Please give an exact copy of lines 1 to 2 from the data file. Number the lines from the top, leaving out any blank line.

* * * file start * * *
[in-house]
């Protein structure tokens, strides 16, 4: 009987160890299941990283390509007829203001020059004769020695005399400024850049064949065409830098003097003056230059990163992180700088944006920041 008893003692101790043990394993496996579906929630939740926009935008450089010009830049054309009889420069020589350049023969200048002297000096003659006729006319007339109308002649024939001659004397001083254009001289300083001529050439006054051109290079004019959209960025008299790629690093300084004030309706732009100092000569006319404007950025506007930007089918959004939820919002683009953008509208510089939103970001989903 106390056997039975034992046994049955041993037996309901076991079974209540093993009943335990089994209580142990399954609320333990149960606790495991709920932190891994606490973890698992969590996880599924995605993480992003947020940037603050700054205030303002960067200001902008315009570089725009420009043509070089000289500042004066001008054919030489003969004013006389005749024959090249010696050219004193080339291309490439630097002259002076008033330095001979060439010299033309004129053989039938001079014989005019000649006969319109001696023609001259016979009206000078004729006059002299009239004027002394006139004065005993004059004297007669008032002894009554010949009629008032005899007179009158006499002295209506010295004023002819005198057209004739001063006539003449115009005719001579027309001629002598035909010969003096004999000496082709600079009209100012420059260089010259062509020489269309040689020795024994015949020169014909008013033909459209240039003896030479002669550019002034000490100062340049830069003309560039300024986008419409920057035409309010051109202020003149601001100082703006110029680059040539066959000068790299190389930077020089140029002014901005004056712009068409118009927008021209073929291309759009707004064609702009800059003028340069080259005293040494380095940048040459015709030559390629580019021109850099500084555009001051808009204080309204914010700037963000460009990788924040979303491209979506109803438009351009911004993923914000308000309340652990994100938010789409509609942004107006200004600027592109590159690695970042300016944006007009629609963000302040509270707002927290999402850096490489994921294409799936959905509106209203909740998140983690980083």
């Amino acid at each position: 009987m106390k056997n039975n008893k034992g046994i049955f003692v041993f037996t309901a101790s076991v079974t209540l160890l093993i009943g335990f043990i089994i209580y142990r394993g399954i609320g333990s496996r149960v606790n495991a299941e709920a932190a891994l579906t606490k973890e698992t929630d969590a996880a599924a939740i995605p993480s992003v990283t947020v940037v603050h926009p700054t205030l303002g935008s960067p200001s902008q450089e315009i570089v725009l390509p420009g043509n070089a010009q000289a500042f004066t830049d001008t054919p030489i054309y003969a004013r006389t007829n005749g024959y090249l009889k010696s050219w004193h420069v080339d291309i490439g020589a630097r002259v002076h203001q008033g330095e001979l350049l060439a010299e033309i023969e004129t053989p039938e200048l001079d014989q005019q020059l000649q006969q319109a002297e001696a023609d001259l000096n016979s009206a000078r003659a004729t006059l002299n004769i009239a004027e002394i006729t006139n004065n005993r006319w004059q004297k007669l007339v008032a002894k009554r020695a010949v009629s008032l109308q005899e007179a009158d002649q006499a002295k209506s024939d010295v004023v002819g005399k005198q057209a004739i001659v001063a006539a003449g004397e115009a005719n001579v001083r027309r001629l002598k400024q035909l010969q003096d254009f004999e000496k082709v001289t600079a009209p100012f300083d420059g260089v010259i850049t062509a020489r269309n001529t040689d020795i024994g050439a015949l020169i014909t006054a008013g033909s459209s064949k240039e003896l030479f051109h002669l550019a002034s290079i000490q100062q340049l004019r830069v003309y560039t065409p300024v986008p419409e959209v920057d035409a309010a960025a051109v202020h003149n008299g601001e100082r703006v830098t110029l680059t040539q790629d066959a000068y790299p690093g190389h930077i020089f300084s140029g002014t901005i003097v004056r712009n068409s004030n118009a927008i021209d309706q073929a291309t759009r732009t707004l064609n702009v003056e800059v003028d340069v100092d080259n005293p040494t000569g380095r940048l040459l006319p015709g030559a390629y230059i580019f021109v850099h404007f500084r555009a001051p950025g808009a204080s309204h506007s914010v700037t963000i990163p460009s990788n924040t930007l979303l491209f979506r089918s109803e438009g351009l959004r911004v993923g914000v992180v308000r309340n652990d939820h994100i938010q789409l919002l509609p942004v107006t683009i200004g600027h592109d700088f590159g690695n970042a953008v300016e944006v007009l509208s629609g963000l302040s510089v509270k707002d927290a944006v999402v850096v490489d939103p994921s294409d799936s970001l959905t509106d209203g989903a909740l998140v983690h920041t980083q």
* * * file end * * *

[in-house]
């Protein structure tokens, strides 16, 4: 009987160890299941990283390509007829203001020059004769020695005399400024850049064949065409830098003097003056230059990163992180700088944006920041 008893003692101790043990394993496996579906929630939740926009935008450089010009830049054309009889420069020589350049023969200048002297000096003659006729006319007339109308002649024939001659004397001083254009001289300083001529050439006054051109290079004019959209960025008299790629690093300084004030309706732009100092000569006319404007950025506007930007089918959004939820919002683009953008509208510089939103970001989903 106390056997039975034992046994049955041993037996309901076991079974209540093993009943335990089994209580142990399954609320333990149960606790495991709920932190891994606490973890698992969590996880599924995605993480992003947020940037603050700054205030303002960067200001902008315009570089725009420009043509070089000289500042004066001008054919030489003969004013006389005749024959090249010696050219004193080339291309490439630097002259002076008033330095001979060439010299033309004129053989039938001079014989005019000649006969319109001696023609001259016979009206000078004729006059002299009239004027002394006139004065005993004059004297007669008032002894009554010949009629008032005899007179009158006499002295209506010295004023002819005198057209004739001063006539003449115009005719001579027309001629002598035909010969003096004999000496082709600079009209100012420059260089010259062509020489269309040689020795024994015949020169014909008013033909459209240039003896030479002669550019002034000490100062340049830069003309560039300024986008419409920057035409309010051109202020003149601001100082703006110029680059040539066959000068790299190389930077020089140029002014901005004056712009068409118009927008021209073929291309759009707004064609702009800059003028340069080259005293040494380095940048040459015709030559390629580019021109850099500084555009001051808009204080309204914010700037963000460009990788924040979303491209979506109803438009351009911004993923914000308000309340652990994100938010789409509609942004107006200004600027592109590159690695970042300016944006007009629609963000302040509270707002927290999402850096490489994921294409799936959905509106209203909740998140983690980083």